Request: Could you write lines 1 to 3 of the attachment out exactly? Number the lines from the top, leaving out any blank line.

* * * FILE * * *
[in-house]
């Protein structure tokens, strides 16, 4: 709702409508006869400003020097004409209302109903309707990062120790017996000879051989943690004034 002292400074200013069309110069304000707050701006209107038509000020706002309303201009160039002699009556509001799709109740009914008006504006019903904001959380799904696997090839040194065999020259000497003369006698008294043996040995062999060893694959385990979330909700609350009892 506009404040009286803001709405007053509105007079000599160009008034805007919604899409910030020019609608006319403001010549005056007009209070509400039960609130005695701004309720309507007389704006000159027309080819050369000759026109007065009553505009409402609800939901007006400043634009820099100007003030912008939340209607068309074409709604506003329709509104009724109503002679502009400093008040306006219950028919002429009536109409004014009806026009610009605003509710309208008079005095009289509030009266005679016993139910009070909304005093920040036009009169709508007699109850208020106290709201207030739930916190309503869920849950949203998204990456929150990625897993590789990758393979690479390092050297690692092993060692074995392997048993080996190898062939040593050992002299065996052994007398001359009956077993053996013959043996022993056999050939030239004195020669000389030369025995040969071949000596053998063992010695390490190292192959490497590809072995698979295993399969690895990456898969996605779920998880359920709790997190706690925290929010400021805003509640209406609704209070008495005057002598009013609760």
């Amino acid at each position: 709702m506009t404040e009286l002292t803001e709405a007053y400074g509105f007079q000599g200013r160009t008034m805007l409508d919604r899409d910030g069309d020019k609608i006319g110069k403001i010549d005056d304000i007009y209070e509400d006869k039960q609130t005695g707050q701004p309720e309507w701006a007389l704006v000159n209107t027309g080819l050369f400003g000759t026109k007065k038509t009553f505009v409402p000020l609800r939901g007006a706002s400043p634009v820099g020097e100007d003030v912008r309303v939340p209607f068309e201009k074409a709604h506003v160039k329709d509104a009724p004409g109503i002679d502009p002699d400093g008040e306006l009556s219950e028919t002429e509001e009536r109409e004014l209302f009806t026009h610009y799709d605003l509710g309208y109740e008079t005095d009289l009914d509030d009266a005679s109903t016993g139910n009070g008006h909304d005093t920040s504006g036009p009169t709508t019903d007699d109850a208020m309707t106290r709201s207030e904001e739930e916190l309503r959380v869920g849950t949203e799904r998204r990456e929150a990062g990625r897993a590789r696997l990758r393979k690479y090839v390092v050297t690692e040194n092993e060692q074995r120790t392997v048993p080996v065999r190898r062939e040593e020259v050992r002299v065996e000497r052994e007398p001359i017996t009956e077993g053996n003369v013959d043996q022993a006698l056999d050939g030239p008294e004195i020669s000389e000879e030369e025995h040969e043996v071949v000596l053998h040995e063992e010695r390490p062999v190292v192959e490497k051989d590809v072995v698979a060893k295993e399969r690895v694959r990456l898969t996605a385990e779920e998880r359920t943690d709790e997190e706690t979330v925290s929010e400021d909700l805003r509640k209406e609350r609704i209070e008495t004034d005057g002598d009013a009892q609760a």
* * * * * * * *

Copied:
[in-house]
């Protein structure tokens, strides 16, 4: 709702409508006869400003020097004409209302109903309707990062120790017996000879051989943690004034 002292400074200013069309110069304000707050701006209107038509000020706002309303201009160039002699009556509001799709109740009914008006504006019903904001959380799904696997090839040194065999020259000497003369006698008294043996040995062999060893694959385990979330909700609350009892 506009404040009286803001709405007053509105007079000599160009008034805007919604899409910030020019609608006319403001010549005056007009209070509400039960609130005695701004309720309507007389704006000159027309080819050369000759026109007065009553505009409402609800939901007006400043634009820099100007003030912008939340209607068309074409709604506003329709509104009724109503002679502009400093008040306006219950028919002429009536109409004014009806026009610009605003509710309208008079005095009289509030009266005679016993139910009070909304005093920040036009009169709508007699109850208020106290709201207030739930916190309503869920849950949203998204990456929150990625897993590789990758393979690479390092050297690692092993060692074995392997048993080996190898062939040593050992002299065996052994007398001359009956077993053996013959043996022993056999050939030239004195020669000389030369025995040969071949000596053998063992010695390490190292192959490497590809072995698979295993399969690895990456898969996605779920998880359920709790997190706690925290929010400021805003509640209406609704209070008495005057002598009013609760």
């Amino acid at each position: 709702m506009t404040e009286l002292t803001e709405a007053y400074g509105f007079q000599g200013r160009t008034m805007l409508d919604r899409d910030g069309d020019k609608i006319g110069k403001i010549d005056d304000i007009y209070e509400d006869k039960q609130t005695g707050q701004p309720e309507w701006a007389l704006v000159n209107t027309g080819l050369f400003g000759t026109k007065k038509t009553f505009v409402p000020l609800r939901g007006a706002s400043p634009v820099g020097e100007d003030v912008r309303v939340p209607f068309e201009k074409a709604h506003v160039k329709d509104a009724p004409g109503i002679d502009p002699d400093g008040e306006l009556s219950e028919t002429e509001e009536r109409e004014l209302f009806t026009h610009y799709d605003l509710g309208y109740e008079t005095d009289l009914d509030d009266a005679s109903t016993g139910n009070g008006h909304d005093t920040s504006g036009p009169t709508t019903d007699d109850a208020m309707t106290r709201s207030e904001e739930e916190l309503r959380v869920g849950t949203e799904r998204r990456e929150a990062g990625r897993a590789r696997l990758r393979k690479y090839v390092v050297t690692e040194n092993e060692q074995r120790t392997v048993p080996v065999r190898r062939e040593e020259v050992r002299v065996e000497r052994e007398p001359i017996t009956e077993g053996n003369v013959d043996q022993a006698l056999d050939g030239p008294e004195i020669s000389e000879e030369e025995h040969e043996v071949v000596l053998h040995e063992e010695r390490p062999v190292v192959e490497k051989d590809v072995v698979a060893k295993e399969r690895v694959r990456l898969t996605a385990e779920e998880r359920t943690d709790e997190e706690t979330v925290s929010e400021d909700l805003r509640k209406e609350r609704i209070e008495t004034d005057g002598d009013a009892q609760a």